The students’ arrest came after school authorities told that the teens contravened school dress code and being booked for ‘indecent’ exposure.
Pause, wonder to myself. Arrested for indecent exposure or arrested for indecent stance championing the right to self express one’s sense of self? To self express one’s minority status, or to be blunt one’s sense of blackness?
In an in an affidavit given by the school’s resource officer, Deputy Charles Davis, told how Antonio Ammons, one of the ‘infringing‘ students had been suspended previously for allegedly ‘showing gang related/hate violence or intimidation,‘ while also telling how the student ‘walks around all day every day disrespecting the rules of the school, the principal, the teachers, other students and even the SRO,’ according a report via the Daily Beast.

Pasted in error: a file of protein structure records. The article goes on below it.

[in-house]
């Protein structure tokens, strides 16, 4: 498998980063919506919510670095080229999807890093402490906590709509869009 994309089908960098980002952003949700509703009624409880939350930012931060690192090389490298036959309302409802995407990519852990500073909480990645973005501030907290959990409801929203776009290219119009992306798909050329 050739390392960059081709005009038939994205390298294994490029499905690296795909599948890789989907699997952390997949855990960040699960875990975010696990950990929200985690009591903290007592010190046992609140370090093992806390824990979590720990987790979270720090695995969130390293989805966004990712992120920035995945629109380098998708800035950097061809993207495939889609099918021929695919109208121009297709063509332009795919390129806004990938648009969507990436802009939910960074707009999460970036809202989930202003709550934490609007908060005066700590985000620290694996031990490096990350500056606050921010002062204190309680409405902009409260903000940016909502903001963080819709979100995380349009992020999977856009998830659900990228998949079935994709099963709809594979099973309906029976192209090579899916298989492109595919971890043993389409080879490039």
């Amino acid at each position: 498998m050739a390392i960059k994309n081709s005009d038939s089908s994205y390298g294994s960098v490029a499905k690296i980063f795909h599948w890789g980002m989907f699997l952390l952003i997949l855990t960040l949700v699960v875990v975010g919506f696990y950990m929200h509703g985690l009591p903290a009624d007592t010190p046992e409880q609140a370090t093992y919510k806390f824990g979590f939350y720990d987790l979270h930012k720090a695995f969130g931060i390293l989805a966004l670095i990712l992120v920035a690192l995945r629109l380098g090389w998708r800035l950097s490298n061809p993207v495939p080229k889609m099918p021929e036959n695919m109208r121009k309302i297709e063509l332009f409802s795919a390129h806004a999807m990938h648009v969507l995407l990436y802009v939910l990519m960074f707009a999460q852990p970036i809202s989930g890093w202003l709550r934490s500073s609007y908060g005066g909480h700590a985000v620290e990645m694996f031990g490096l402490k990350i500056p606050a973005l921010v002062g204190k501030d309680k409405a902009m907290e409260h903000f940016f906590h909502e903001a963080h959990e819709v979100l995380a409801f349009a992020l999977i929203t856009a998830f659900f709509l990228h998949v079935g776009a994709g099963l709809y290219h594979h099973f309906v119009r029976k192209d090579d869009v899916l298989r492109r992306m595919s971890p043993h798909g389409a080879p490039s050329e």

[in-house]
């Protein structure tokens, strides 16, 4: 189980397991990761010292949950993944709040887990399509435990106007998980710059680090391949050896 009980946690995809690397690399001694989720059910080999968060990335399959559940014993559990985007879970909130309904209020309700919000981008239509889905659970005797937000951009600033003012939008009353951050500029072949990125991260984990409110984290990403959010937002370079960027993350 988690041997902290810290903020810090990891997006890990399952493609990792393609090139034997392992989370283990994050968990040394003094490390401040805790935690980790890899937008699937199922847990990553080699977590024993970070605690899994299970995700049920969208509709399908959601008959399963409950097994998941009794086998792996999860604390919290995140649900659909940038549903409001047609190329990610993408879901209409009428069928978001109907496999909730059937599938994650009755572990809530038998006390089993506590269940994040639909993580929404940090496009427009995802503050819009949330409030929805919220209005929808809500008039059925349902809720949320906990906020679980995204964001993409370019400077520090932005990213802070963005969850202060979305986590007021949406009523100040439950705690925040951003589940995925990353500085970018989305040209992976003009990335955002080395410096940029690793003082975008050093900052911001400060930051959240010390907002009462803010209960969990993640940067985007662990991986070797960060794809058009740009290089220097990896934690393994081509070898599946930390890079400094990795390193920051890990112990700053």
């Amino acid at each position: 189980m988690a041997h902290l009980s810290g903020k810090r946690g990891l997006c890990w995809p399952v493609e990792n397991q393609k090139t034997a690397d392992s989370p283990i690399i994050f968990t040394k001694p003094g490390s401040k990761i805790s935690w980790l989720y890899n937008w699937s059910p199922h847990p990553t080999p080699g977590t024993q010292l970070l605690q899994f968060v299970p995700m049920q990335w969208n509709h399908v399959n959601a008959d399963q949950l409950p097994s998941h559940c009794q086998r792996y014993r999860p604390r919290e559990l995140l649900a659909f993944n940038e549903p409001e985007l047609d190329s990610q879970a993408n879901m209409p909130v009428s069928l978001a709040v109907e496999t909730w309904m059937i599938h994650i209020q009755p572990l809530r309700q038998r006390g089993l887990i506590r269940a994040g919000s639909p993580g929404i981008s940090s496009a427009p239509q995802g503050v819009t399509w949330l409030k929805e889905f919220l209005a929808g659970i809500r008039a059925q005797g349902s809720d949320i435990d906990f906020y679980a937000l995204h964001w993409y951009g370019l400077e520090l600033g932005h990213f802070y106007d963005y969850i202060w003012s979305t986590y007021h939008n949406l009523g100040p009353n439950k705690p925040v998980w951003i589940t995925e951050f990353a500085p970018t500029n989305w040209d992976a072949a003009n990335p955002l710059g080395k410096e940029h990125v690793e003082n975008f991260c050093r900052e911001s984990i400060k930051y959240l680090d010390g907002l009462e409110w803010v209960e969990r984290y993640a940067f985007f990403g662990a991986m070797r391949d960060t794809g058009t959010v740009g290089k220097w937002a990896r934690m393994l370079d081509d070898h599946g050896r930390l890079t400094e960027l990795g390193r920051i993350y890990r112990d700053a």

Interviewed by a Memphis CBS affiliate, Wreg, Ammons relayed his reaction to being jailed: ‘I really didn’t like it’
The youth also told he is now expected pay $250 in fines and court fees.
Responded one parent, Sharon Till when asked whether jailing the students was appropriate: ‘Maybe we have them do some community service, pick up some trash, help at the dog kennels, things like that,’
‘I think putting them in jail is just a little bit much.’
It’s not the first time people have been jailed for the fashion offense (or is it really a fashion offense?). The student’s arrests recalls acts of saggy pants-related fanaticism at the hands of authorities, including one Alabama councilman who claimed he was seeking to ban saggy pants because God told him to.